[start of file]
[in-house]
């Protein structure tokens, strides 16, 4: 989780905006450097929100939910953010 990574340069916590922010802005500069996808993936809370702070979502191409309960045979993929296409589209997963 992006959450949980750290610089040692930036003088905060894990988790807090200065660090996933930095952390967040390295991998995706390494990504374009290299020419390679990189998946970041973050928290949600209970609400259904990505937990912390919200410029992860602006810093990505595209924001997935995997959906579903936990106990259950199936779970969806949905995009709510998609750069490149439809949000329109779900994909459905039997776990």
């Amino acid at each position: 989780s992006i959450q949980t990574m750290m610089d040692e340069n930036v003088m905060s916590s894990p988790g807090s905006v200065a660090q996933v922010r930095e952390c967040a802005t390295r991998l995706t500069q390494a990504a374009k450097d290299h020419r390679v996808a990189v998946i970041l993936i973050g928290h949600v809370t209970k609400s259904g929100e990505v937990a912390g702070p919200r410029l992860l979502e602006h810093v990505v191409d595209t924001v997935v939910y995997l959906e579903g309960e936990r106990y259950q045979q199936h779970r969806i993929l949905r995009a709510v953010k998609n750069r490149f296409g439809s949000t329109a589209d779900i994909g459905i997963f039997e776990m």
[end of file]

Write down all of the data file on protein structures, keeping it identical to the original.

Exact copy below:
[in-house]
């Protein structure tokens, strides 16, 4: 989780905006450097929100939910953010 990574340069916590922010802005500069996808993936809370702070979502191409309960045979993929296409589209997963 992006959450949980750290610089040692930036003088905060894990988790807090200065660090996933930095952390967040390295991998995706390494990504374009290299020419390679990189998946970041973050928290949600209970609400259904990505937990912390919200410029992860602006810093990505595209924001997935995997959906579903936990106990259950199936779970969806949905995009709510998609750069490149439809949000329109779900994909459905039997776990």
């Amino acid at each position: 989780s992006i959450q949980t990574m750290m610089d040692e340069n930036v003088m905060s916590s894990p988790g807090s905006v200065a660090q996933v922010r930095e952390c967040a802005t390295r991998l995706t500069q390494a990504a374009k450097d290299h020419r390679v996808a990189v998946i970041l993936i973050g928290h949600v809370t209970k609400s259904g929100e990505v937990a912390g702070p919200r410029l992860l979502e602006h810093v990505v191409d595209t924001v997935v939910y995997l959906e579903g309960e936990r106990y259950q045979q199936h779970r969806i993929l949905r995009a709510v953010k998609n750069r490149f296409g439809s949000t329109a589209d779900i994909g459905i997963f039997e776990m």